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SAT0018 Neurodevelopmental Long Term Outcome in Children Born to Mothers with Systemic Lupus Erythematosus and Antiphospholipid Syndrome
  1. C. Nalli1,
  2. A. Iodice2,
  3. L. Andreoli1,
  4. A. Lojacono3,
  5. M. Motta4,
  6. E. Fazzi2,
  7. A. Tincani1
  1. 1Rheumatology and Clinical Immunology, Department of Clinical and Experimental Sciences
  2. 2Unit of Child and Adolescent Neuropsychiatry, Department of Clinical and Experimental Sciences
  3. 3Obstetrics and Gynecology, Department of Clinical and Experimental Sciences, Spedali Civili and University of Brescia
  4. 4Neonatology and NICU, Spedali Civili of Brescia, Brescia, Italy


Background Systemic lupus erythematosus (SLE) is a complex autoimmune disease that primarily affects women in childbearing age. Antiphospholipid Syndrome (APS) is a systemic autoimmune disorder defined by the occurrence of thrombosis and pregnancy morbidity in presence of Antiphospholipid Antibodies (aPL). Experts in the field well know relationship between circulating aPL and neurologic manifestation, thrombotic or not, in APS patients. Less is known about a possible role of aPL in influencing or interfere with the long-term outcome and the neurodevelopmental outcome of children exposed during pregnancy to aPL. In presence of any kind of neurological disorder, however, it's mandatory first of all to exclude a possible role of prematurity and presence of environmental factors, then we can consider a possible pathological role of aPL.

Objectives To evaluate the neurodevelopmental outcome in 35 children (median age 6 years-old) born to mothers with SLE or APS with IgG antiBeta2Glycoprotein I (aB2GPI) positivity during third trimester of pregnancy. All children were IgG-aB2GPI positive at birth (low-medium titers).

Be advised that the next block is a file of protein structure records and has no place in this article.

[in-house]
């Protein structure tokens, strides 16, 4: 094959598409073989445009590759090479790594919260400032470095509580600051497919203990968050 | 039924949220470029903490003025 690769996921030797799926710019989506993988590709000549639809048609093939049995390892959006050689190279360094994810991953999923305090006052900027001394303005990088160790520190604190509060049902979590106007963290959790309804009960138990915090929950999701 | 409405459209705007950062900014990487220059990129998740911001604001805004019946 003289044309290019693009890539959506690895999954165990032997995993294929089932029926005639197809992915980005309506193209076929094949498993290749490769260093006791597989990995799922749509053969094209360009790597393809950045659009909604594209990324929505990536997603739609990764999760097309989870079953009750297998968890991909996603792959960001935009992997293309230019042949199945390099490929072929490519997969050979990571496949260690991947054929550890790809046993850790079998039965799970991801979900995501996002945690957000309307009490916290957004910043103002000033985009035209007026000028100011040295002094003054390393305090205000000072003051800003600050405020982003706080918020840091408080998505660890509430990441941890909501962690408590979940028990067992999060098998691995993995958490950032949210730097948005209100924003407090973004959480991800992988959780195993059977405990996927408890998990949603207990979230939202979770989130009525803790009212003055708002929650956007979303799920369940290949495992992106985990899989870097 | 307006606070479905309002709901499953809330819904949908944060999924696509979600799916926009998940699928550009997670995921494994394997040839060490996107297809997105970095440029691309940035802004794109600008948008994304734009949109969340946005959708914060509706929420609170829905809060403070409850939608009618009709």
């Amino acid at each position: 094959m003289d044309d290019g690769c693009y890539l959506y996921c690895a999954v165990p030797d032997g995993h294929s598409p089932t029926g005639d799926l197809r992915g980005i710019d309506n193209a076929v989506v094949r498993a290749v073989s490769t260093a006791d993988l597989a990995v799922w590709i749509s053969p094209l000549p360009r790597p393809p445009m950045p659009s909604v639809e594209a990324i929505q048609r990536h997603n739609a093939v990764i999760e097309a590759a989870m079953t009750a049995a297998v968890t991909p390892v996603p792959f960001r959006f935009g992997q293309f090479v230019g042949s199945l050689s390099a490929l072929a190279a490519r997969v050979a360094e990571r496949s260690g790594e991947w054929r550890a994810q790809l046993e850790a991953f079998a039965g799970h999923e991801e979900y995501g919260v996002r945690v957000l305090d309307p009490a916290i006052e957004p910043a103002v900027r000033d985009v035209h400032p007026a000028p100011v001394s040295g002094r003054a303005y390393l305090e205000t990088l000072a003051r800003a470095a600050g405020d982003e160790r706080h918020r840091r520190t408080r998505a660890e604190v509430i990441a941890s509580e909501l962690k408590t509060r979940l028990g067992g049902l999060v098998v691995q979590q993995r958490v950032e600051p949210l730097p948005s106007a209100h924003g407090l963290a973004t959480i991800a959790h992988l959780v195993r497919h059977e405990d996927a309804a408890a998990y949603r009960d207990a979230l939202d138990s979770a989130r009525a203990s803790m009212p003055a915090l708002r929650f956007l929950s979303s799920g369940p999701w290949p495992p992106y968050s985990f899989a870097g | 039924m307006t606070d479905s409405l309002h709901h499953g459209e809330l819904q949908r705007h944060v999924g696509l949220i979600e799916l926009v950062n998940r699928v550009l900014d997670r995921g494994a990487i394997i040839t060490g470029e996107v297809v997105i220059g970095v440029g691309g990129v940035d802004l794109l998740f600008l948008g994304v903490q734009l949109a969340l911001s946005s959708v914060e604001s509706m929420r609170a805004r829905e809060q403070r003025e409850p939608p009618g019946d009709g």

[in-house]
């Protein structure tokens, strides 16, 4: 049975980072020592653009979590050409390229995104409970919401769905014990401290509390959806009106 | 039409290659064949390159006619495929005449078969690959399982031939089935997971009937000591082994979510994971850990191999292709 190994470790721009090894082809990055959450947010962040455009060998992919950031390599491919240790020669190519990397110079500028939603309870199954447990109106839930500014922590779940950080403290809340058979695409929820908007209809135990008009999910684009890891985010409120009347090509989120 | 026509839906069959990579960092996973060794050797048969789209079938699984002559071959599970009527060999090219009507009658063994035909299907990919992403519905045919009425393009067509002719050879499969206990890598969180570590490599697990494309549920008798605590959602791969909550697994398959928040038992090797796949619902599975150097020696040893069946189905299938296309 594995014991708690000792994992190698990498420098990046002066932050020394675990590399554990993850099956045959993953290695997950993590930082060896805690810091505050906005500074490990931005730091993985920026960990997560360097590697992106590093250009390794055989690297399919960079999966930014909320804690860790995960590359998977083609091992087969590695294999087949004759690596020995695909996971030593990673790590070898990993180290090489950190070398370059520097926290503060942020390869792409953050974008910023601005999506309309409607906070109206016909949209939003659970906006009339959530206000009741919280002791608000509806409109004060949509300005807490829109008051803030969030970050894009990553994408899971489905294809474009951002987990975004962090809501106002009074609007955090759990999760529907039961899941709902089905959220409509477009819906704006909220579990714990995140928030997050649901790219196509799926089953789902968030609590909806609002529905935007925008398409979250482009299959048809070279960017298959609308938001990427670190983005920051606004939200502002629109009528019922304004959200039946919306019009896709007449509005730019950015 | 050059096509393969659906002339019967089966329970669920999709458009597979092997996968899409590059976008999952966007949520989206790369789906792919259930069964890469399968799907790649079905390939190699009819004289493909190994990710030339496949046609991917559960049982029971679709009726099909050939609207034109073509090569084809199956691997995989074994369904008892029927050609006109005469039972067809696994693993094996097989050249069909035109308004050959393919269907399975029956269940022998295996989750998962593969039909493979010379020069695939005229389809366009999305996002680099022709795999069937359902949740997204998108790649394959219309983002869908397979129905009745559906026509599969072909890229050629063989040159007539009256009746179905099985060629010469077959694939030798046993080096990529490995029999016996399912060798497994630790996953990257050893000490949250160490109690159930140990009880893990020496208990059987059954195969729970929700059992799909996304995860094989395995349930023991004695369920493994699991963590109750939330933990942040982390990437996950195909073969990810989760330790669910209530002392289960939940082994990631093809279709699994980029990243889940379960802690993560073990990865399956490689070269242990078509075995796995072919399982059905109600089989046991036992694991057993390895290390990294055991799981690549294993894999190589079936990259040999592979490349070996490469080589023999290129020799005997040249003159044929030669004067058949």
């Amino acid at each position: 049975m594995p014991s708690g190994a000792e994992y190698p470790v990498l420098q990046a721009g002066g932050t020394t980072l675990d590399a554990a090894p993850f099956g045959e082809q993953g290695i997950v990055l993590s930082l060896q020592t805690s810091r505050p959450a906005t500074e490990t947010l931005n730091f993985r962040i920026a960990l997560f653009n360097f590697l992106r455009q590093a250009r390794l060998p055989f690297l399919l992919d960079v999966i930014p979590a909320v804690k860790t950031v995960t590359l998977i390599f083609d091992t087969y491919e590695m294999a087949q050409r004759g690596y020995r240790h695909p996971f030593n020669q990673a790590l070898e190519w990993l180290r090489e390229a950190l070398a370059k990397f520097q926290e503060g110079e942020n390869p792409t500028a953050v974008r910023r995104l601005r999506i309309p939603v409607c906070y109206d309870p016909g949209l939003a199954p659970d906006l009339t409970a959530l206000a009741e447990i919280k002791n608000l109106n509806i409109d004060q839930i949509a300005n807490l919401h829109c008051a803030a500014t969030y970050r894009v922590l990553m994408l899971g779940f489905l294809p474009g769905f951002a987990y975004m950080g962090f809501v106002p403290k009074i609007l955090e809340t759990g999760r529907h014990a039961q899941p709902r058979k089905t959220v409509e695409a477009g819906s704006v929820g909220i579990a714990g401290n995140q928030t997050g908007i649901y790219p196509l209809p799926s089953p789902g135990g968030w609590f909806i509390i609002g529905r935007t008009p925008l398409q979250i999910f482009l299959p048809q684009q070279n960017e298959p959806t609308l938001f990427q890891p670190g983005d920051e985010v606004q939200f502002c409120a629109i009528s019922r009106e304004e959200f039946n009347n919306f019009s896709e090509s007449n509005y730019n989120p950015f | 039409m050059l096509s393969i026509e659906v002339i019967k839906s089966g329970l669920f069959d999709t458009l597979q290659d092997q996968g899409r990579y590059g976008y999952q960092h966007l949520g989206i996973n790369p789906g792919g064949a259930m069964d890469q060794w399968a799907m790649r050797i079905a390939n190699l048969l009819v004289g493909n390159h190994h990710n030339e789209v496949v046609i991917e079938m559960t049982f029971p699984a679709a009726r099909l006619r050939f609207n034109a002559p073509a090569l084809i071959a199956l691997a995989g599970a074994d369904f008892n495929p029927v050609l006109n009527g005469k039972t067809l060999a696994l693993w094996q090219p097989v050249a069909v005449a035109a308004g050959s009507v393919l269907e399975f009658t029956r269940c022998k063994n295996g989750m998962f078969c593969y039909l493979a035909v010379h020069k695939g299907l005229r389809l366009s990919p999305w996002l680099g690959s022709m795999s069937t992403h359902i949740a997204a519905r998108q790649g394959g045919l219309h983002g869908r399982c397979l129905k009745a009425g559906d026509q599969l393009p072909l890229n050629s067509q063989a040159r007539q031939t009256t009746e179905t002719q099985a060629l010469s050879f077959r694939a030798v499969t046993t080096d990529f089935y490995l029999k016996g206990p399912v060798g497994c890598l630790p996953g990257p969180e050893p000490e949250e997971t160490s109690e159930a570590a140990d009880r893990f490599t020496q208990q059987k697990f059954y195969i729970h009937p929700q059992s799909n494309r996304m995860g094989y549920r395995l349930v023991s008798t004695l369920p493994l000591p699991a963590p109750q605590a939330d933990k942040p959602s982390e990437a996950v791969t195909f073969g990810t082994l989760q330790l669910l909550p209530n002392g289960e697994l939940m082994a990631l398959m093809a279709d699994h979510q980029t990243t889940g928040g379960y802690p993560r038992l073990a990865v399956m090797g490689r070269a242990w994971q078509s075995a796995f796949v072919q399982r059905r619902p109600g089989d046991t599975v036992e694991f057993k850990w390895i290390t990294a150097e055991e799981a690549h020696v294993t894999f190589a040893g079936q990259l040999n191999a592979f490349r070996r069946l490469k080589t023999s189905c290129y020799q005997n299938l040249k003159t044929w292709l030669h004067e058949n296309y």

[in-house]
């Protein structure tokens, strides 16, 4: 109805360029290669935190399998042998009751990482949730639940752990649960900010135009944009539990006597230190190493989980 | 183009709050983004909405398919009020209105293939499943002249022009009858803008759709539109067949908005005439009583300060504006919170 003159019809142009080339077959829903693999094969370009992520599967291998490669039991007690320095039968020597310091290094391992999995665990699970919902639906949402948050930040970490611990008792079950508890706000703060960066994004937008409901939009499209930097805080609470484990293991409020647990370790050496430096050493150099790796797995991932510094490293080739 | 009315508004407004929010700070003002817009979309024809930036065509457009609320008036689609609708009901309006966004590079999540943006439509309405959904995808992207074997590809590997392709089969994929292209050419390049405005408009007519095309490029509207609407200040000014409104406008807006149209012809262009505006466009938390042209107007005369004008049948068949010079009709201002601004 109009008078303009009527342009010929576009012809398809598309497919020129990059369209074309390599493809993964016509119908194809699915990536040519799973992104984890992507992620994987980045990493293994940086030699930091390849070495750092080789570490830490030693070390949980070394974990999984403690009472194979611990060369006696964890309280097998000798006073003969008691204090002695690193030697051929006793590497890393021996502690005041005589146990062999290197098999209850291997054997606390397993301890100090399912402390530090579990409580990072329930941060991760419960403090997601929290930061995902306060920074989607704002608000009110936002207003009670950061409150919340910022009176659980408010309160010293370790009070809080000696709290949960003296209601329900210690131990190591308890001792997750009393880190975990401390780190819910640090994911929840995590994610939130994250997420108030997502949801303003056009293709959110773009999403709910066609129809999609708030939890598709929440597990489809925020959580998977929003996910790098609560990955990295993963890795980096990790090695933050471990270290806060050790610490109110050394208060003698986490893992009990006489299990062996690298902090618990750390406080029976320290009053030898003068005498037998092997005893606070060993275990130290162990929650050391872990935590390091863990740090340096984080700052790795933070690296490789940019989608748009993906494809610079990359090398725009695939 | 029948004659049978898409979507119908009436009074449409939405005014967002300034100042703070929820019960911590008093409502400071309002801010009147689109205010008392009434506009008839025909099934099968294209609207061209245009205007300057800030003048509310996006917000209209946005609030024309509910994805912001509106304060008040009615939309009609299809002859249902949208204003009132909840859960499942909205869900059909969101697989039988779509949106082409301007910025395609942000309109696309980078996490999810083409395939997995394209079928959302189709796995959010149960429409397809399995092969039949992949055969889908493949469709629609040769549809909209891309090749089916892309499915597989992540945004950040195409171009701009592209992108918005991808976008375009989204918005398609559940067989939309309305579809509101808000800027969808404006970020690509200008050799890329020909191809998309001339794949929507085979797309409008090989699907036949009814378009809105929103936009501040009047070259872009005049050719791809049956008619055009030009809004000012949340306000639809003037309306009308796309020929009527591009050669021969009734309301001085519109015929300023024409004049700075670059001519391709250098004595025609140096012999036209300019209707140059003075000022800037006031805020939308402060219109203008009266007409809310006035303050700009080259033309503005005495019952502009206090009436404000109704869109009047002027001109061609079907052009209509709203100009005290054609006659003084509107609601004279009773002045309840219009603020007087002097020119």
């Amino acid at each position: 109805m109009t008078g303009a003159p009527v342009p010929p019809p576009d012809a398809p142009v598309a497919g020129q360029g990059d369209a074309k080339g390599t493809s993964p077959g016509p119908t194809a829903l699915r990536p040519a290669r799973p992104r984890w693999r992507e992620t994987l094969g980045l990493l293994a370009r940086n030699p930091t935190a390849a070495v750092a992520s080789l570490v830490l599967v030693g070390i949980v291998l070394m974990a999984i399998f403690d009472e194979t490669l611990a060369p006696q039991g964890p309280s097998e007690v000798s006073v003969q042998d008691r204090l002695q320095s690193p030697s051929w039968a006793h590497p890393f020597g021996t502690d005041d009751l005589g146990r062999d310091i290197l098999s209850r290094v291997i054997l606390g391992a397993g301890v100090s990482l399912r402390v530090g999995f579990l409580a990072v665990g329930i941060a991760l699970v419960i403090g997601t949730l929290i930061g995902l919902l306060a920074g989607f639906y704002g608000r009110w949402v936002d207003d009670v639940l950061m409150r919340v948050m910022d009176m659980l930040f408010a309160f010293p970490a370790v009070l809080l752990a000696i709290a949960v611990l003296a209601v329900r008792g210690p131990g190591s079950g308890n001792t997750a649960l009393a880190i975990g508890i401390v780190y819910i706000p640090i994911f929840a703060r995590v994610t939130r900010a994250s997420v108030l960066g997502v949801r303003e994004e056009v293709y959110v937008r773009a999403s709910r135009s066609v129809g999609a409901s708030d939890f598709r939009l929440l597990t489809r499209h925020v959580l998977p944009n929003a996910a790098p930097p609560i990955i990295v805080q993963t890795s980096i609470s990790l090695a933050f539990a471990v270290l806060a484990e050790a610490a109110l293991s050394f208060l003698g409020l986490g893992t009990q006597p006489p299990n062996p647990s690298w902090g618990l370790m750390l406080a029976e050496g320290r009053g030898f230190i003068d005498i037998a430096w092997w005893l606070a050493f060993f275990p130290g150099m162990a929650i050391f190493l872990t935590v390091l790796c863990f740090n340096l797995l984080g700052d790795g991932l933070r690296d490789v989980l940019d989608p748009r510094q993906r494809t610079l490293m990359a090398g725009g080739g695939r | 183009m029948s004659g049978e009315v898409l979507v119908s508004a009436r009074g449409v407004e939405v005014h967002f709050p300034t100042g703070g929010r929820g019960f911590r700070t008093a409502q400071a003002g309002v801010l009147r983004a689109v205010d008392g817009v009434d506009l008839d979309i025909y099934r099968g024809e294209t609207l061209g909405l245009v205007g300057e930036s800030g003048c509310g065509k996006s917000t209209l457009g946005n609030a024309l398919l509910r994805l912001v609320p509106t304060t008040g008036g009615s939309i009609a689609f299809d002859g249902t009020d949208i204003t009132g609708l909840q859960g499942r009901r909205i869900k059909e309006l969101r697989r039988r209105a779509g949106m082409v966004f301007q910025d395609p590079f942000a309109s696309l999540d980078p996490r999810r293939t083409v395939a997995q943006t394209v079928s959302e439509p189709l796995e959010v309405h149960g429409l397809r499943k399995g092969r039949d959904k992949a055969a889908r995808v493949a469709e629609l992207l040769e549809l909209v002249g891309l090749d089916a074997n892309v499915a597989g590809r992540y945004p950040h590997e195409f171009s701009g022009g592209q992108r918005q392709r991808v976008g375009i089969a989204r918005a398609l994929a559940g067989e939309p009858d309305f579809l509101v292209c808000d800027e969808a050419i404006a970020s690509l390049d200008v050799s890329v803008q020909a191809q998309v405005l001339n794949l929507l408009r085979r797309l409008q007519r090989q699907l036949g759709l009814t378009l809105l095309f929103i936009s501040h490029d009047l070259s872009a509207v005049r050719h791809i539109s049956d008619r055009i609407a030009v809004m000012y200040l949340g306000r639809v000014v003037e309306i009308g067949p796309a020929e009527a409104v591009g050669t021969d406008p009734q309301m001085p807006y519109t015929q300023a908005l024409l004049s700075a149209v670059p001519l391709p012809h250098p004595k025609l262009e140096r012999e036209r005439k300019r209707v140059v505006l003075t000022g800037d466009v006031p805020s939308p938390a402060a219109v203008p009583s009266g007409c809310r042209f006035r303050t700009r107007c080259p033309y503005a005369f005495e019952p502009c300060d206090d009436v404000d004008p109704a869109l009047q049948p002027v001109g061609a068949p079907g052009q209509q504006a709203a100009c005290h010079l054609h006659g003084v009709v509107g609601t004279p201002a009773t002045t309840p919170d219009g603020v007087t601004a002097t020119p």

Methods A neurological physical exam was performed by a pediatric neurologist in all children. To all APS/SLE mothers are submitted some questionnaires: Child Behavior Check List (CBCL) and an anamnestic home-made set of questions. This in particular was obtained by a multidisciplinary team (rheumatologists and pediatric neurologists) and focusing on maternal drugs during pregnancy, gestational age, baby developmental milestones, scholastic performances. Intellectual functioning were performed with Wechsler scale for corrected age.

Results In all children the neurological physical exam was normal. We found a particular profile in 6 of these children (17%, all at term) in which coexist mild behavior disorders (Attention Deficit Hyperactivity Disorder and mood disorders), sleep disorders (parasomnias) and learning difficulties in the non-verbal domain of functioning. Two children had a history of seizures: one of them was preterm and had neonatal stroke, maybe related to the exposure to high level of maternal aPL during pregnancy. All 35 children showed a normal intelligence level.

Conclusions The results are overall reassuring on a normal intelligence. For the first time was noted a possible relationship between maternal aPL and sleep disorders in children born to SLE and APS patients. In utero exposure to aPL may interfere with the long term outcome of these children, regarding in particular some neurodevelopmental areas.


  1. Bomba M, Galli J, Nacinovich R, Ceribelli A, Motta M, Lojacono A, Fazzi E, Tincani A. Neuropsychiatric aid in children born to patients with rheumatic diseases. Clin Exp Rheumatol. 2010 Sep-Oct; 28 (5): 767-73.

  2. Urowitz MB, Gladman DD, MacKinnon A, Ibañez D, Bruto V, Rovet J, Silverman E. Neurocognitive abnormalities in offspring of mothers with systemic Lupus Erythematosus. Lupus 2008: 17 (6): 555-60.

Disclosure of Interest None declared

DOI 10.1136/annrheumdis-2014-eular.5324

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